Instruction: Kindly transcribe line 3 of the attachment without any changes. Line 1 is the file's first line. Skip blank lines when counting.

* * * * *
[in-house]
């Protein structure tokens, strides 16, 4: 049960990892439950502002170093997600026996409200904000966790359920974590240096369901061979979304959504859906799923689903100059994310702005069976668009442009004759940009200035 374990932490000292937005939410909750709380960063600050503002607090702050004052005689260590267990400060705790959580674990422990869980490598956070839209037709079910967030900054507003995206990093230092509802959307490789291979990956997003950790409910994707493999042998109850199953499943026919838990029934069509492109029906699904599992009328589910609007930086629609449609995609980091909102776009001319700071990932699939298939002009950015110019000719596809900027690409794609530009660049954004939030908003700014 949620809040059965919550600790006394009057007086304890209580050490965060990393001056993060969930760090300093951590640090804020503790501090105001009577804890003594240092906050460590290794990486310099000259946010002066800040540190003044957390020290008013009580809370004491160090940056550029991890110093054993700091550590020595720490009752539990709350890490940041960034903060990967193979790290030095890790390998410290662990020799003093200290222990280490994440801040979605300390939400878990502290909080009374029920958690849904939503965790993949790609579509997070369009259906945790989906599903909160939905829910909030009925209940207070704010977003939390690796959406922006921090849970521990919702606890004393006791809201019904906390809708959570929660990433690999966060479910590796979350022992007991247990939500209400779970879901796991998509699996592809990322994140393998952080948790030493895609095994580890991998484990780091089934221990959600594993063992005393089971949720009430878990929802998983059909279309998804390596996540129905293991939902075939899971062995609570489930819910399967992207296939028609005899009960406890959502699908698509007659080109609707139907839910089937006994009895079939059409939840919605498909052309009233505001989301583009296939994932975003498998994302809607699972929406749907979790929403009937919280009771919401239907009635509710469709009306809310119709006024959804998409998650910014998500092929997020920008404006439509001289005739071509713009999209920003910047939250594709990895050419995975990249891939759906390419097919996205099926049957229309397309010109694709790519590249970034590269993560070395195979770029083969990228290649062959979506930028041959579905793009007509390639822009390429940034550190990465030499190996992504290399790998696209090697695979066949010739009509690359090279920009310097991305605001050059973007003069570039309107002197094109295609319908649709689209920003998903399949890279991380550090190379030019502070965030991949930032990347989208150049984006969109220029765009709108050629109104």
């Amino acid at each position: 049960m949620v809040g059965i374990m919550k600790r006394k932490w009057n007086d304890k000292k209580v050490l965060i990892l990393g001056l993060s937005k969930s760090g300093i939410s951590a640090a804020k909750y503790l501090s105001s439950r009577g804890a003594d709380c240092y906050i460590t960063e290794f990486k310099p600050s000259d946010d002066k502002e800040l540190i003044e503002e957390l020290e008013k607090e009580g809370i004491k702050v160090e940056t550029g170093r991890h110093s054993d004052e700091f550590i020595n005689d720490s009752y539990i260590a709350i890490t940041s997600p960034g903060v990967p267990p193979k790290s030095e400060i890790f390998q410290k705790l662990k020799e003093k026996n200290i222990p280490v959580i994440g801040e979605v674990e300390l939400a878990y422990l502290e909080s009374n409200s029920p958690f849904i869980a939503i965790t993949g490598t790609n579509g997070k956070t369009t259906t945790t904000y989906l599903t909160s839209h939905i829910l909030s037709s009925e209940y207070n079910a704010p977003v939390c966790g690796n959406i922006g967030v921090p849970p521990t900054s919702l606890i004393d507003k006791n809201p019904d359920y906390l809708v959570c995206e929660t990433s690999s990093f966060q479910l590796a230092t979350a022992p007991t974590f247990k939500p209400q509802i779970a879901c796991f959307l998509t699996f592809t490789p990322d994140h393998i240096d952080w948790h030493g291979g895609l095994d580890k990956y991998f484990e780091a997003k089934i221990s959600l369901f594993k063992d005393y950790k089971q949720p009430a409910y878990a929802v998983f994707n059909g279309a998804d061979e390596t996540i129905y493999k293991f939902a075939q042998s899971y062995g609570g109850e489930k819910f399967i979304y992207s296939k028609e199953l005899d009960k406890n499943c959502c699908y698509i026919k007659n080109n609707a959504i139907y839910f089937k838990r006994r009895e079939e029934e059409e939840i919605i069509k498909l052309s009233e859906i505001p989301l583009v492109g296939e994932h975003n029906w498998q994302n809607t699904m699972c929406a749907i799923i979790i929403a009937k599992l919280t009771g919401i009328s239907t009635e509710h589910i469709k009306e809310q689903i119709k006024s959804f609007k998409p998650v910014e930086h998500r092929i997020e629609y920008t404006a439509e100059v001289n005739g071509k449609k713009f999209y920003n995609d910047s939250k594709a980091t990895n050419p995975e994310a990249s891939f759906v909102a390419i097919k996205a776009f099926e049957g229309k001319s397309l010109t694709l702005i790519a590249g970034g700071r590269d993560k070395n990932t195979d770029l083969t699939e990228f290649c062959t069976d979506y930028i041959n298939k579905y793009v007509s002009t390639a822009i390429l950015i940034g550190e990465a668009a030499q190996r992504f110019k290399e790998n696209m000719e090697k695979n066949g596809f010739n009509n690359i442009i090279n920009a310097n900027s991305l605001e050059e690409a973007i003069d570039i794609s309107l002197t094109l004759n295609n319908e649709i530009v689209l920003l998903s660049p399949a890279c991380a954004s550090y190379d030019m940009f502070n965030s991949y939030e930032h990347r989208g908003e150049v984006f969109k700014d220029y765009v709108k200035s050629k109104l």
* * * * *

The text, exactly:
């Amino acid at each position: 049960m949620v809040g059965i374990m919550k600790r006394k932490w009057n007086d304890k000292k209580v050490l965060i990892l990393g001056l993060s937005k969930s760090g300093i939410s951590a640090a804020k909750y503790l501090s105001s439950r009577g804890a003594d709380c240092y906050i460590t960063e290794f990486k310099p600050s000259d946010d002066k502002e800040l540190i003044e503002e957390l020290e008013k607090e009580g809370i004491k702050v160090e940056t550029g170093r991890h110093s054993d004052e700091f550590i020595n005689d720490s009752y539990i260590a709350i890490t940041s997600p960034g903060v990967p267990p193979k790290s030095e400060i890790f390998q410290k705790l662990k020799e003093k026996n200290i222990p280490v959580i994440g801040e979605v674990e300390l939400a878990y422990l502290e909080s009374n409200s029920p958690f849904i869980a939503i965790t993949g490598t790609n579509g997070k956070t369009t259906t945790t904000y989906l599903t909160s839209h939905i829910l909030s037709s009925e209940y207070n079910a704010p977003v939390c966790g690796n959406i922006g967030v921090p849970p521990t900054s919702l606890i004393d507003k006791n809201p019904d359920y906390l809708v959570c995206e929660t990433s690999s990093f966060q479910l590796a230092t979350a022992p007991t974590f247990k939500p209400q509802i779970a879901c796991f959307l998509t699996f592809t490789p990322d994140h393998i240096d952080w948790h030493g291979g895609l095994d580890k990956y991998f484990e780091a997003k089934i221990s959600l369901f594993k063992d005393y950790k089971q949720p009430a409910y878990a929802v998983f994707n059909g279309a998804d061979e390596t996540i129905y493999k293991f939902a075939q042998s899971y062995g609570g109850e489930k819910f399967i979304y992207s296939k028609e199953l005899d009960k406890n499943c959502c699908y698509i026919k007659n080109n609707a959504i139907y839910f089937k838990r006994r009895e079939e029934e059409e939840i919605i069509k498909l052309s009233e859906i505001p989301l583009v492109g296939e994932h975003n029906w498998q994302n809607t699904m699972c929406a749907i799923i979790i929403a009937k599992l919280t009771g919401i009328s239907t009635e509710h589910i469709k009306e809310q689903i119709k006024s959804f609007k998409p998650v910014e930086h998500r092929i997020e629609y920008t404006a439509e100059v001289n005739g071509k449609k713009f999209y920003n995609d910047s939250k594709a980091t990895n050419p995975e994310a990249s891939f759906v909102a390419i097919k996205a776009f099926e049957g229309k001319s397309l010109t694709l702005i790519a590249g970034g700071r590269d993560k070395n990932t195979d770029l083969t699939e990228f290649c062959t069976d979506y930028i041959n298939k579905y793009v007509s002009t390639a822009i390429l950015i940034g550190e990465a668009a030499q190996r992504f110019k290399e790998n696209m000719e090697k695979n066949g596809f010739n009509n690359i442009i090279n920009a310097n900027s991305l605001e050059e690409a973007i003069d570039i794609s309107l002197t094109l004759n295609n319908e649709i530009v689209l920003l998903s660049p399949a890279c991380a954004s550090y190379d030019m940009f502070n965030s991949y939030e930032h990347r989208g908003e150049v984006f969109k700014d220029y765009v709108k200035s050629k109104l």